Fact: Bush's 2009 budget-year deficit was $1.4 trillion. 2009 was President Bush's last budget and included the Wall Street bailouts, unemployment benefits and other costs of the incoming recession, plus Iraq and Afghanistan. This massive deficit was just one more conservative failure.
But the right's propaganda campaign telling the public that this was Obama's deficit, not Bush's has gone unanswered. The Obama administration and their allies are not reaching the public with the truth or any message that counters the lies the right is putting out.
Charts that make it appear that the huge deficit was Obama's doing are an example of how the public is being conned:
The well-funded Heritage Foundation is one leader of the effort to convince the public of this. Bush Deficit vs. Obama Deficit in Pictures demonstrates an effort to mislead the public into blaming Obama for Bush's massive deficits.
FOX News had this headline: Obama Triples Budget Deficit to $1.4 Trillion (they have since changed the headline but here is it as it appeared:)
On the radio the drumbeat continues with people like Rush Limbaugh, saying, President Obama Lies About His Massive Deficits and Tax Increases,
People are fed up with this spending. They're scared to death of it. They know full well what it portends. It portends massive tax increases for years on us, our kids and grandkids. It weakens the country. This is just an abomination. Nine years ago we were attacked. Barack Obama cannot tell the truth. Constitutionally, he's not capable of telling the truth. He has increased the deficit, not by twice, not by three times, but by four times... Last year's deficit surged to $1.42 trillion, more than three times the record of the previous year. An imbalance of $454.8 billion in 2008. So Bush's last year budget deficit was $454.8 billion. Obama's budget deficit last year was $1.42 trillion. That's nearly $1 trillion more that he added to it in fiscal 2009.Here is Sean Hannity claiming Obama "quadrupled the deficit",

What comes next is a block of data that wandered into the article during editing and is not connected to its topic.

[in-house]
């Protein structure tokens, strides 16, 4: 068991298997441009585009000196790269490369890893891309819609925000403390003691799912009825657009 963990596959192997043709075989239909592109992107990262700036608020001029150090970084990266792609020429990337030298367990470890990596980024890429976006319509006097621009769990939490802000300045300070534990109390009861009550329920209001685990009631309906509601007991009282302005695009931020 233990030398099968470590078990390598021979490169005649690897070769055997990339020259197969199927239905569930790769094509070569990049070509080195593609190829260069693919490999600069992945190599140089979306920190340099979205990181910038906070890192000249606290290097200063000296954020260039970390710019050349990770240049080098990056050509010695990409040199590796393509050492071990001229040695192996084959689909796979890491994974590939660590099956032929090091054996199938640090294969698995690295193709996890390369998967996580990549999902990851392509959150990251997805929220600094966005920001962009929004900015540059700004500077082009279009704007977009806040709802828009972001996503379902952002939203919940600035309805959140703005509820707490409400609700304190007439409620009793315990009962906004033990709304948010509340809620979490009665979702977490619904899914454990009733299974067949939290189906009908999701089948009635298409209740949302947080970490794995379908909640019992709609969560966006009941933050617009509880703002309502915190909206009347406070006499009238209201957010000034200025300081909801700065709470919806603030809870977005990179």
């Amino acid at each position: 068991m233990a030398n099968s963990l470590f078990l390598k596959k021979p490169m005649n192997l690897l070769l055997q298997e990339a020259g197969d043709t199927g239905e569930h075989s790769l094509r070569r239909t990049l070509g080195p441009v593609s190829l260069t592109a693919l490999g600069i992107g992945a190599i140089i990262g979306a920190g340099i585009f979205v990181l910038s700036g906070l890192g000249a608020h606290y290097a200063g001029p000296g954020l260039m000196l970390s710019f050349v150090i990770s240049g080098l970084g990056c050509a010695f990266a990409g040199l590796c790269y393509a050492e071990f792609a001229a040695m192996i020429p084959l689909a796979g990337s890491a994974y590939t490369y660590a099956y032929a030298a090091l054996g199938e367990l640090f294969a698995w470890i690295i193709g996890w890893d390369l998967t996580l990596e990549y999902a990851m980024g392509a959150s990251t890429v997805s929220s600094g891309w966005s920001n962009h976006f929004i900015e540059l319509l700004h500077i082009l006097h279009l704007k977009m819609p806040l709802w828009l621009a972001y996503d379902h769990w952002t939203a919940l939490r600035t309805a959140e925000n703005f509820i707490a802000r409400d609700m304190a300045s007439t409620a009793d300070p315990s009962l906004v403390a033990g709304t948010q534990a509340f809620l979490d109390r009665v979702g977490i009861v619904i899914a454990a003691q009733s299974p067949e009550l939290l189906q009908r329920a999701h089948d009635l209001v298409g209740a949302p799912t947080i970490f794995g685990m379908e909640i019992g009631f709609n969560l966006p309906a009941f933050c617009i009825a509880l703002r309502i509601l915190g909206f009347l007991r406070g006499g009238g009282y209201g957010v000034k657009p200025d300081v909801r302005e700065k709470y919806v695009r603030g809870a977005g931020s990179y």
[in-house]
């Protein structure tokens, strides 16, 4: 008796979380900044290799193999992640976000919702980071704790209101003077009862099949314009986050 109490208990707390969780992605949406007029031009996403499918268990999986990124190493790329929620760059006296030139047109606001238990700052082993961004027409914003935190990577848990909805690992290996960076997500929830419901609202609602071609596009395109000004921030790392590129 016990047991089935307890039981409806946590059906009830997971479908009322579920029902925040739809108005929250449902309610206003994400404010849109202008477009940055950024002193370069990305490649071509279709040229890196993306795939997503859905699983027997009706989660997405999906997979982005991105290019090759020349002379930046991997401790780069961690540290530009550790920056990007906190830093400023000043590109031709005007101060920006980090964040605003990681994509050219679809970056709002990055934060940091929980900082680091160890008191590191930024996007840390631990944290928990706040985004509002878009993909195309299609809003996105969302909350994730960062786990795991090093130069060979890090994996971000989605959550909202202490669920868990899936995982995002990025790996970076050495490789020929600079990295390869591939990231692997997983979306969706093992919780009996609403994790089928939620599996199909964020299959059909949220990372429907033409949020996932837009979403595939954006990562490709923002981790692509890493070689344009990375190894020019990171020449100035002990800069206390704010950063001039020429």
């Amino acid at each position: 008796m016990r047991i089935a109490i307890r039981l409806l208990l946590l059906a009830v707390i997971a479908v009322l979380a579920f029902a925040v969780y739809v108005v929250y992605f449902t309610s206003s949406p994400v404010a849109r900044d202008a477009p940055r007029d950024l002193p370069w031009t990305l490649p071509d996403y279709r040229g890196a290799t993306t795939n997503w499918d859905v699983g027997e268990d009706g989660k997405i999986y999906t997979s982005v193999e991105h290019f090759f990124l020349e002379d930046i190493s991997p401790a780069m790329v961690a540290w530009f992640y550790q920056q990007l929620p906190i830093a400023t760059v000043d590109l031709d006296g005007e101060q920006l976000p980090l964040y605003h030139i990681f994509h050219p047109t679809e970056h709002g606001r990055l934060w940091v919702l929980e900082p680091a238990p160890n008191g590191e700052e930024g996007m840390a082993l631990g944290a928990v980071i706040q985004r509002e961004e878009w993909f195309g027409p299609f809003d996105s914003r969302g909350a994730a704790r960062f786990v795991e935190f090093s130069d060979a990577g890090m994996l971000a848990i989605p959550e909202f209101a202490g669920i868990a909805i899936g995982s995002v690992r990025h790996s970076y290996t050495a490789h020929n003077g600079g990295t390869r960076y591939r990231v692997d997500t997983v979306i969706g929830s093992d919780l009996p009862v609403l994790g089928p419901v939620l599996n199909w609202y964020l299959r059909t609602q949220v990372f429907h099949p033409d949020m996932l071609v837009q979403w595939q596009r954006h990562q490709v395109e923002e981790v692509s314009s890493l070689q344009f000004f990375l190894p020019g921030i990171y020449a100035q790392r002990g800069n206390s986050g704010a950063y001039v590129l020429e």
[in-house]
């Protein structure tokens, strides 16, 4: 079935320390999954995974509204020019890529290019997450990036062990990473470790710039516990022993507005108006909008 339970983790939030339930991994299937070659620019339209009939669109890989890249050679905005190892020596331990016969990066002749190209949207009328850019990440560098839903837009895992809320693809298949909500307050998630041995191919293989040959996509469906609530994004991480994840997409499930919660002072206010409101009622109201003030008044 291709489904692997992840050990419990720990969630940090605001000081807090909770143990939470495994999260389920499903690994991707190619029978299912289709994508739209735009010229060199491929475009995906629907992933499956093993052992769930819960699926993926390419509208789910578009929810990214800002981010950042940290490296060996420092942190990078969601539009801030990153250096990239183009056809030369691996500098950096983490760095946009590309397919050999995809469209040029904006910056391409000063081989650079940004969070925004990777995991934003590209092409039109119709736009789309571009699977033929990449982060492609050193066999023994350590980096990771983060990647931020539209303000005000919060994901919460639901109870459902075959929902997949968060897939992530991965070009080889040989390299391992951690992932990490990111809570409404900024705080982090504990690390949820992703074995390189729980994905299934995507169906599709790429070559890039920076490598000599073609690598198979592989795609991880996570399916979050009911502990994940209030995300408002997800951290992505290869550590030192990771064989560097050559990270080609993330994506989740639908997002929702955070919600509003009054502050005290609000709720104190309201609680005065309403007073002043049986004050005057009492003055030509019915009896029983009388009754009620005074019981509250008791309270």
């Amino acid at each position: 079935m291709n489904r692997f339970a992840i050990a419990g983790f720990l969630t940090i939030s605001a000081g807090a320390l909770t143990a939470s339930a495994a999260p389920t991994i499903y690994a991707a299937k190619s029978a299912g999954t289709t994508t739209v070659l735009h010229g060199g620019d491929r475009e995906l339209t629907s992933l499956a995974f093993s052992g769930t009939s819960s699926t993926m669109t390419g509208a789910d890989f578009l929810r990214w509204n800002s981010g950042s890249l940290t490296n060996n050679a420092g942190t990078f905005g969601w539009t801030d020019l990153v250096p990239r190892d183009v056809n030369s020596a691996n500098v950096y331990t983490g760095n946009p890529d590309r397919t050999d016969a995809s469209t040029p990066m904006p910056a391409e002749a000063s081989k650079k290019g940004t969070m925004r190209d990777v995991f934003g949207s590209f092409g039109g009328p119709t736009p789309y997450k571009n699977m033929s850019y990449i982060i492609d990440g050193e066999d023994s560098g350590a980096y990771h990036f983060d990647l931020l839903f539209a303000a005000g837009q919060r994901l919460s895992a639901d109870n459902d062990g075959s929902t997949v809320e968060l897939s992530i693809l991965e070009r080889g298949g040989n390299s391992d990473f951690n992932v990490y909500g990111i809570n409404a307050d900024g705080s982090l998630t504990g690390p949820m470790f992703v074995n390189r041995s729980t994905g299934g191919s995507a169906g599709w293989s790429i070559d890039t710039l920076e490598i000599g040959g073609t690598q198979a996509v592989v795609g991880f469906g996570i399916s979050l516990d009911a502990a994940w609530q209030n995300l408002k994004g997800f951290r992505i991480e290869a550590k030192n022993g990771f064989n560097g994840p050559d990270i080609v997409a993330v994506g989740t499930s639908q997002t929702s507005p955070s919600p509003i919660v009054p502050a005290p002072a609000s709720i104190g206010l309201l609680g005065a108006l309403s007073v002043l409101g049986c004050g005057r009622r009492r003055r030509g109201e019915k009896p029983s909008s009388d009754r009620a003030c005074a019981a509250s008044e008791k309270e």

This is why the deficit dominates the agenda in DC. This dishonest propaganda campaign is the source of the political pressure to cut spending. Fine. What else would you expect from the right? It's what they do. But why has this campaign gone unanswered? Why haven't the forces allied with the President reached out with the facts? Why have they let themselves be put into this box?
A bigger question, why does the Obama administration still not seem to get it that this is what they do? The right has a coordinated, funded propaganda machine that just lies, and smears, belittles and humiliates people, makes the public afraid, stirs up division - even encourages sedition, all to get their way.
The right is well-funded because there is a monetary payoff to the big corporations and wealthy individuals who fund campaigns like this one. Their anti-government campaign is buying tax cuts, subsidies, deregulation or just non-enforcement of regulations, waivers or just lack of enforcement of anti-trust rules, military contracts, and a long list of other financial benefits.
Meanwhile people interested in democracy and good government are largely unfunded. They are largely shut out of TV and radio. For example, you rarely see a representative of labor on TV, radio or in the news. Bloggers reach a lot of people, but nothing like the talk radio/TV empire of the right. So how can we do this better?
We will be talking about this Tuesday afternoon at the Americas Future Now conference session, Can Bloggers Bring Populism To The Potomac? with Digby, Sara Robinson, Zach Carter, Terrance Heath, RJ Eskow and myself.